Write Again…Good times with the bard

Published 4:30 pm Friday, June 17, 2022

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“What’s in a name?” asked Shakespeare.

Well, actually his boy Romeo did the asking. But old Will put him up to it. You know what I mean?

The English language’s greatest wordsmith asked through his various plays’ characters, a lot of questions and offered many opinions and viewpoints that are as relevant today as they were several centuries ago.

Am I right, or am I right?

“A rose by any other name would smell as sweet.” Tell it, brother.

“Parting is such sweet sorrow.” Under certain circumstances that’s the truth if ever the truth were told. Exquisite pain.

What brings on this Shakespeare stuff, Old Timer?

Since you asked, I’ll tell you.

When I was teaching English at Manteo High School, ninth & 11th grades, each year we did a unit in freshman English on “Romeo & Juliet.” Imagine trying to interest, to teach ninth-graders anything at all that Shakespeare wrote. If you can.

Their initial response was about what you would imagine, when I’d say something like “on Monday we are going to begin reading and studying “Romeo & Juliet.” They weren’t exactly giddy with anticipatory excitement.

We would begin with just an overview of who Shakespeare was. You know, when he lived, where, and just a general depiction of those times.

Each day I would put those words and phrases that we would encounter in the lesson on the board, with definitions. That is, what was meant in that often challenging language (to us) and how it might be expressed today.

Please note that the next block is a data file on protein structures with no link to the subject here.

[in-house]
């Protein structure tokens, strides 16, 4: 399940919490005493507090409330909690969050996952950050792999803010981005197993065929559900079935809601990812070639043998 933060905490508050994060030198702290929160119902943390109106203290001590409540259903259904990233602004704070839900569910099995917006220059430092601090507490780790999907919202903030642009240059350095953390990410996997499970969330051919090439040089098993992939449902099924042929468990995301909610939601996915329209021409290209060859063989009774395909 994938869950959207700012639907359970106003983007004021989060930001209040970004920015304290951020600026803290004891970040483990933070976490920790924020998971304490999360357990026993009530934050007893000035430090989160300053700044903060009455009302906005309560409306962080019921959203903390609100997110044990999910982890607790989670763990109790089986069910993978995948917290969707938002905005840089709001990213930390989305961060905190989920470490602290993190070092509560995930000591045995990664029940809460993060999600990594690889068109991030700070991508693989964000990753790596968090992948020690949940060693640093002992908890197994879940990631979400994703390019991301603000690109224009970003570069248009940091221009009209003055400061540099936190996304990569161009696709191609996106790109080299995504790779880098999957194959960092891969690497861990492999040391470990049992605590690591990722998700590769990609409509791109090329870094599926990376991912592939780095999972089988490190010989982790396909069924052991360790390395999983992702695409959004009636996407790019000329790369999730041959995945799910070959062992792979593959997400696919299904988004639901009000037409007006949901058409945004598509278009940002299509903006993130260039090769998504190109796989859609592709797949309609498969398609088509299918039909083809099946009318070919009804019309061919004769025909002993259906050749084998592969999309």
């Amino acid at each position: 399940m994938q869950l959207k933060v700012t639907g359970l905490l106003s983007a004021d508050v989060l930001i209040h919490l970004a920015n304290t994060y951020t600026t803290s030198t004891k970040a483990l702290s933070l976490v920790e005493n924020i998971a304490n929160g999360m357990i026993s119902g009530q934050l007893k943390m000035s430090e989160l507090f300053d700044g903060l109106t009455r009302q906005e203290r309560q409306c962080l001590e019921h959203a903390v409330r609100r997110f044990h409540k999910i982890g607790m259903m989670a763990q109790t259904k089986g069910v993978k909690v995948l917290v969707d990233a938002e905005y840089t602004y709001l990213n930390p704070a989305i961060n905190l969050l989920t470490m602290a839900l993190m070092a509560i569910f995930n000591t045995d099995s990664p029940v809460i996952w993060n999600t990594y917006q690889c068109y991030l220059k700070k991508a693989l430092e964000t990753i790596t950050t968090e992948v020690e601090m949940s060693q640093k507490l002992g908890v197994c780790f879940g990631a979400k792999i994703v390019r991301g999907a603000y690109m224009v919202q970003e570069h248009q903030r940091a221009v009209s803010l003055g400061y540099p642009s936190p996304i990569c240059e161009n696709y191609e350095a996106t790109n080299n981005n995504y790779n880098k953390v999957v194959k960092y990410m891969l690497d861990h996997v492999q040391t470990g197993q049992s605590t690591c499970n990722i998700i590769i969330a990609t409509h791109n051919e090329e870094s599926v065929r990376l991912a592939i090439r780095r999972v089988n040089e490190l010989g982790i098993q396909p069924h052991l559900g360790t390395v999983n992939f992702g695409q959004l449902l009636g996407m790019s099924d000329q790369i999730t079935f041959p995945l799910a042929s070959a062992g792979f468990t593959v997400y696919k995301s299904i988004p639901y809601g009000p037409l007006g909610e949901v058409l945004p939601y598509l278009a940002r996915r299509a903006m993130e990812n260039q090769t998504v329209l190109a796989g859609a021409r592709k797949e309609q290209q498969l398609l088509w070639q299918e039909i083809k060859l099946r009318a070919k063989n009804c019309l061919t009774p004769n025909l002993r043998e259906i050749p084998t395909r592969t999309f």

I would read aloud some of it at the start, but soon students would take it up, take it over, very soon I wouldn’t have to designate a somewhat reluctant reader. No sir. They wanted their turn to read aloud.

We would pause whenever and wherever a question might arise, or someone wanted to offer a comment. Teachable moments, they are called.

I kid you not, friends, those ninth graders almost all, loved “doing” Shakespeare. They were surprised that they did. But they did.

Having three sections of ninth grade English each day, I reached a point when I knew which parts “grabbed them” the most.

Plus, between us I surely learned a lot more about the bard of Avon and his genius than I knew before.

So, that’s my little story, folks. About some memorable experiences in a schoolroom on the Outer Banks almost forty years ago.

Oh. Ask me what William Shakespeare’s wife’s name was, if you don’t know or remember. I’ll tell you.

Let me end with something he wrote that just might surprise you a bit.

“What a piece of work is man.”

We know that’s so, don’t we?